The responsibly to clear a sidewalk applies to the adjacent building owner in many circumstances. However, only a commercial building owner is responsible for any injuries that are suffered by someone who slips and falls on an unclear sidewalk that is covered in snow and ice. Private homeowners can still receive tickets in they violate local ordinances however, they cannot be sued in court if someone is hurt.
Commercial Landowner Liability
The New Jersey Supreme Court held in 1981 in a case called Stewart v. 104 Wallace Street, that a commercial landowner has a legal duty to maintain their abutting sidewalks in a safe condition. If they are negligent and fail to maintain the abutting sidewalks in a safe condition, they can be responsible if an individual slips and falls and hurts themselves. A few years later the New Jersey Supreme Court again affirmed the legal doctrine that commercial landowners have a legal duty to ensure that the abutting sidewalks to their businesses are safe. Specifically, the court held that a commercial landowner has a legal duty to clear snow and ice from a sidewalk and if they fail to do so they will be held responsible if someone falls and hurts themselves as a result of their failure to prudently remove snow and ice.
A commercial landowner’s duty is however limited by what is known as the ongoing storm rule. The ongoing storm rule holds that a commercial property owner does not have a legal duty to begin removing snow and ice and making the sidewalk safe until after a storm has passed. In other words, a commercial landowner does not need to begin removing snow and ice from their sidewalk until after all precipitation has stopped. If someone is hurt while a storm is continuing, the commercial landowner will generally not be held liable for any injuries that occur.
Private Landowners Duty
In many municipalities throughout the state of New Jersey, a residential homeowner has a legal duty to clear their sidewalk from any snow and ice. This duty comes from locally enacted municipal ordinances that mandate that a residential homeowner clear snow and ice from the abutting sidewalks of their homes. If the residential homeowner fails to do this, they can be fined by the municipality. The question then arises, does a local ordinance create a legal duty to an injured person who slips and fall because of a homeowner violating a local ordinance and failing to clear snow and ice from their property. The short answer is no. New Jersey Courts have held that a municipal sidewalk ordinance does not create a tort owning duty to a passerby on a public sidewalk. Specific to the removal of snow and ice, a homeowner who violates a local ordinance which requires the removal of snow and ice can be fined by the municipality as stated above, but that individual cannot be held liable in a civil proceeding for injuries suffered because of any fall which occurs due to that icy sidewalk. This has been the law in the state of New Jersey since the court decided this issue in 1964 in a matter called Brown v. Kelly.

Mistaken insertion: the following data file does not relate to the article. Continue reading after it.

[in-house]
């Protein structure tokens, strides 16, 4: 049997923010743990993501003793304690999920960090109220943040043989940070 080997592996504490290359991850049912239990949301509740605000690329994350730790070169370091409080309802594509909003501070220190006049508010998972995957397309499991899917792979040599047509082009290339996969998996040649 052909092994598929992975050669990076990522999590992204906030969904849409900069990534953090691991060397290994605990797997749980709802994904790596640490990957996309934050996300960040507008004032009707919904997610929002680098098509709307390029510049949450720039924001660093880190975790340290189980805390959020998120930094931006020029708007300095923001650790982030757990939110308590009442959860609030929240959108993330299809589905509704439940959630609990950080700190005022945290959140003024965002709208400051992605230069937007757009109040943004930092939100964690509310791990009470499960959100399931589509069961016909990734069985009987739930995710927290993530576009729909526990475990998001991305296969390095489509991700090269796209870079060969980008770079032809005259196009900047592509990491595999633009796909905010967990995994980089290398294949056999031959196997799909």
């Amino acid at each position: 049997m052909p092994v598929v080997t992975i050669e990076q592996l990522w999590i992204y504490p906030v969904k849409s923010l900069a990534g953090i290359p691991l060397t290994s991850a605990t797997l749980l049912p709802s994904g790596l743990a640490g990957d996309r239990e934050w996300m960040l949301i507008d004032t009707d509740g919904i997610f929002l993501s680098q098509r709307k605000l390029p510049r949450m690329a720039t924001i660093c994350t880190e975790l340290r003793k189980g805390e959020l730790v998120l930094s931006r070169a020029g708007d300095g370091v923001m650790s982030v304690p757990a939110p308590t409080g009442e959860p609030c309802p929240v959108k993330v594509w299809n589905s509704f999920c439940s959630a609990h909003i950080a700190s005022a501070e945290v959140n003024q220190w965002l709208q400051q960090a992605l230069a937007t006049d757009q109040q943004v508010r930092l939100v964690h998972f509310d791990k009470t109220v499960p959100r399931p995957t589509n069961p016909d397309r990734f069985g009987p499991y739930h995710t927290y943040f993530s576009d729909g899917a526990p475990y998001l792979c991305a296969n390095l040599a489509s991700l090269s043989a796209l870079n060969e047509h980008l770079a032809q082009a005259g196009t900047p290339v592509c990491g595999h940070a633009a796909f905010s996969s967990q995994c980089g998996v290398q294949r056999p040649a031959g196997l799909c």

Contact our Firm
If you or someone you know has been injured as a result of a slip and fall on ice, contact our New Jersey Personal Injury Lawyers. Consultations are completely free. Our lawyers will take the time to speak with you about the specific facts and circumstances of your case. If we decide to take your case, you do not pay a legal fee unless we win.